After you get over the initial shock of the sheer immensity of rules and the time spent to free all the tiles from their cardboard tombs, the gameplay is actually pretty easy. The first time you play, as is probably the case with most new games, you will spend a vast amount of time checking the rules to make sure you're doing it right and actually remind yourself of what each location allows, but it is surprisingly quick to get the hang of it and within 30 minutes of the first time this game was played we no longer had to check the rules as we'd pretty much done everything on the list. Though the next time around all was pretty much forgotten again and a refresher course was necessary. There's no escaping the fact there are a lot of elements to this game, but that's what makes it wonderfully unpredictable. You get a mixture of luck with the dice rolls and intentionally/accidentally getting fate cards which can either aid or severely cripple you on the whim of the Gods, strategy by purchasing items at certain times and knowing when to try to nobble your opponents, as well as skill whereby you can show off your undoubtedly immense Shakespearian knowledge though answering easy to difficult questions about the plays, or for those with no specific Shakespeare knowledge your acting skills by hamming it up in the style of Patrick Stewart to impress your peers with overly dramatic outpourings - it is particularly amusing when people are forced to do a gender swap on their speeches.
This game is also pretty cutthroat at times and just ripe for backstabbing - whoever thought the theatre was a civilised place was sorely mistaken. It can be a struggle to build up enough dough to fund a play and even when you've purchased enough actors and props by busking or showing off your knowledge you still have to get to a nearby theatre and there are plenty of opportunities for Fate to intervene by making you lose your props, patrons or even actors to the Clink or other opponents stealing them from you either through their own Fate cards or brawling with you in the streets forcing you to have to turn back to rebuild your arsenal, or if you're really unlucky into having to free yourself from the Clink so even if somebody looks like they are running away with it, it doesn't take long for momentum to swing in favour of other players. On the odd occasion it does feel like it is simply a particular player's lucky day and everything just falls into their lap, but more often than not this game ends up close to the wire at the end with most players still in with a shout at nicking it at the last minute so there is usually something to play for and a fast paced finish as time begins to ebb away.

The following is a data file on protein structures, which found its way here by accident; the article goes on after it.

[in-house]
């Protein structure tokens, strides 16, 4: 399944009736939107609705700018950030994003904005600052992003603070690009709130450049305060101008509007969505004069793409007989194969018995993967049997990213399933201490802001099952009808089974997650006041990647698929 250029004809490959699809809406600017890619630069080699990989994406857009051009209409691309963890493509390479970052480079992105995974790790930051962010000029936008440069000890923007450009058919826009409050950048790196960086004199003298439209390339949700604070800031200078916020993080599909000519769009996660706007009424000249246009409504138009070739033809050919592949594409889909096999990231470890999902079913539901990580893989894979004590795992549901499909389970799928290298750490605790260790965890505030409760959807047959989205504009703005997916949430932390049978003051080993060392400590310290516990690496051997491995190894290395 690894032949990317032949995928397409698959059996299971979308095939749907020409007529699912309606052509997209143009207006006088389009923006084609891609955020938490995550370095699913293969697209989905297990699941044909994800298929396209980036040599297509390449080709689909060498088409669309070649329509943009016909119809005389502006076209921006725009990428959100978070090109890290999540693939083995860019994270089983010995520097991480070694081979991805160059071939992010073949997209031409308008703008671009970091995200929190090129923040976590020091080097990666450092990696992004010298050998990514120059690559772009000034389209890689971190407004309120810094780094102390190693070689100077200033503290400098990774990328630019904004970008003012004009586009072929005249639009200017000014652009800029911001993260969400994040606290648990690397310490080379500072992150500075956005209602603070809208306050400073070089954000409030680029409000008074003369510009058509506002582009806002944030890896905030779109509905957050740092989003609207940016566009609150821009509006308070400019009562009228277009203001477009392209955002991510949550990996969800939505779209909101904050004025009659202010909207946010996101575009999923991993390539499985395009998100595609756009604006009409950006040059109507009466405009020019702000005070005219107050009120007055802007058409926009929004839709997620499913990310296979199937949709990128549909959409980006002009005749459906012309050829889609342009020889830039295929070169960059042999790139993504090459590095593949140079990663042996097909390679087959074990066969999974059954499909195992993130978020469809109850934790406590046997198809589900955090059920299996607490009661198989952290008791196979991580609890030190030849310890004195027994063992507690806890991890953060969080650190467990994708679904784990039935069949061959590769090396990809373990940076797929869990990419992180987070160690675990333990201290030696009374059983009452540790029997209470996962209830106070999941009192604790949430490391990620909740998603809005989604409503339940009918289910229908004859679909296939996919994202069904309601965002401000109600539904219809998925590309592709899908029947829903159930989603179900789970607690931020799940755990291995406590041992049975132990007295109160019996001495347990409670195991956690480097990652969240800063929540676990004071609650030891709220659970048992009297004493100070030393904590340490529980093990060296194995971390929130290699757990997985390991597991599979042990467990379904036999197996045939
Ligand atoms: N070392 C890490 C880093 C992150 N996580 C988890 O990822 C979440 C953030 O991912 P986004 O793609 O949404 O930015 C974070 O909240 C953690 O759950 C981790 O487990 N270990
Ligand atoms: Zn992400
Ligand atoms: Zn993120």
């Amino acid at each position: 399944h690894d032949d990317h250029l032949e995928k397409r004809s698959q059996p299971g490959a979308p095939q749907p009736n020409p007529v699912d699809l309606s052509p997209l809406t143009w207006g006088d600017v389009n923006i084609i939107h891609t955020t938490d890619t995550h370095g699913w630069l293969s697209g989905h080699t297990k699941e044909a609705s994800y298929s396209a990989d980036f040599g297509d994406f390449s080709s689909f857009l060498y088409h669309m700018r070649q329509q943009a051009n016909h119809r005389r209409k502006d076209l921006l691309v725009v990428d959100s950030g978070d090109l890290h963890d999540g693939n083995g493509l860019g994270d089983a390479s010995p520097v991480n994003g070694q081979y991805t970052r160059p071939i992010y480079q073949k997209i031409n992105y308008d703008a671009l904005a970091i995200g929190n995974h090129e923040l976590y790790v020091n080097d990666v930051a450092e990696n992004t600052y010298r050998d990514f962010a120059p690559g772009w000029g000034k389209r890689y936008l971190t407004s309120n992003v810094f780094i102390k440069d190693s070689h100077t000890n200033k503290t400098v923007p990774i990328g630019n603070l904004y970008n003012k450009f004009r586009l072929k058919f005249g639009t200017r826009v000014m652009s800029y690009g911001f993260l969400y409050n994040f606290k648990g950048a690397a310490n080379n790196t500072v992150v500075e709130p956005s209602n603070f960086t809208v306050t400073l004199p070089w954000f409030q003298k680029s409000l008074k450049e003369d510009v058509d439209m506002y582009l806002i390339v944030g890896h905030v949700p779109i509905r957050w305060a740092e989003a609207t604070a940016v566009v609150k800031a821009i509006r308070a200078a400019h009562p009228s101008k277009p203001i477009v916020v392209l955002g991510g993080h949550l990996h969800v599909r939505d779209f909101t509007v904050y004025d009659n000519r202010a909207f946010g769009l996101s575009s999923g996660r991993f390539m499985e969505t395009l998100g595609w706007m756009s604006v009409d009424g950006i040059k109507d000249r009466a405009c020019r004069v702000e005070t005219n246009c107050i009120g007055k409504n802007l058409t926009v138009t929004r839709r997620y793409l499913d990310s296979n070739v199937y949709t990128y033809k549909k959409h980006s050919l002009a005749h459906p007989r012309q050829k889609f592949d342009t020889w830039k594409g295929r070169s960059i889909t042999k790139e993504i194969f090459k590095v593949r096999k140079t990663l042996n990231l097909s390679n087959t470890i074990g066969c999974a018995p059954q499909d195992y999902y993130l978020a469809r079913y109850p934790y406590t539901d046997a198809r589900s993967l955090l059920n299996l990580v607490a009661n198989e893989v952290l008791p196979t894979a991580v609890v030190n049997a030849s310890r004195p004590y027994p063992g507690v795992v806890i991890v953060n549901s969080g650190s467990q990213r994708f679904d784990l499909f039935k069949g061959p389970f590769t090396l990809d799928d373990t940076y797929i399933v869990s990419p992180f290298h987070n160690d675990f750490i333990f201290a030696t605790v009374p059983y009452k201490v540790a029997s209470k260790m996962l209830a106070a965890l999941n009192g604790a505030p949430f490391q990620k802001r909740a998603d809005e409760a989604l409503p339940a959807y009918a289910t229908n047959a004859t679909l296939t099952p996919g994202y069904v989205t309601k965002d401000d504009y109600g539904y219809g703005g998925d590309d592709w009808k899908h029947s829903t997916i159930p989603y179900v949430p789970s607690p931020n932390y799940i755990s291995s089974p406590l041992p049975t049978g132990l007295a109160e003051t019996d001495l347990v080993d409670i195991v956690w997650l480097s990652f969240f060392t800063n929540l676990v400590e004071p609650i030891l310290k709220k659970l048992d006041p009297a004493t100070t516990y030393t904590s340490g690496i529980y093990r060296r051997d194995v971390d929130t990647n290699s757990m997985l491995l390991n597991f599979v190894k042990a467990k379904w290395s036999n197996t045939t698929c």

The trouble is that many a move is a bit fiddly and a little time consuming so the more players there are on average the longer in between goes which can make it a bit frustrating, especially if you are unlucky on your go and Fate makes you miss out, which has happened to me three times in a row before which does leave you feeling a little frustrated as you idly twiddle your thumbs whilst everyone around you steadily builds their Acclaim points and all you have is about 5 shillings, an actor with a 0 rating and one prop, probably some fairy wings, to your name. So without luck, this game can drag a little and be highly frustrating, but when it is going your way it is seriously satisfying. So ultimately, this game is great at getting people interested in Shakespeare's writing by asking questions, forcing them to really ham it up to gain money and having a quick resource in the rule book with the plot summary of each play to familiarise people with his work and reel people in. Unfortunately it was done in a slightly convoluted way with just too many rules which requires a lot of effort and patience to get your head around, so I think this game will certainly appeal to a niche market i.e. fans of Shakespeare or those that love an intellectual challenge, but I cannot see it really appealing to the masses. But it is a well-crafted and cleverly constructed game which is definitely worth a go if you do enjoy a challenge as there is some great fun to be had amongst the frustration of setbacks and if you can get it for less than £15 it's a bargain.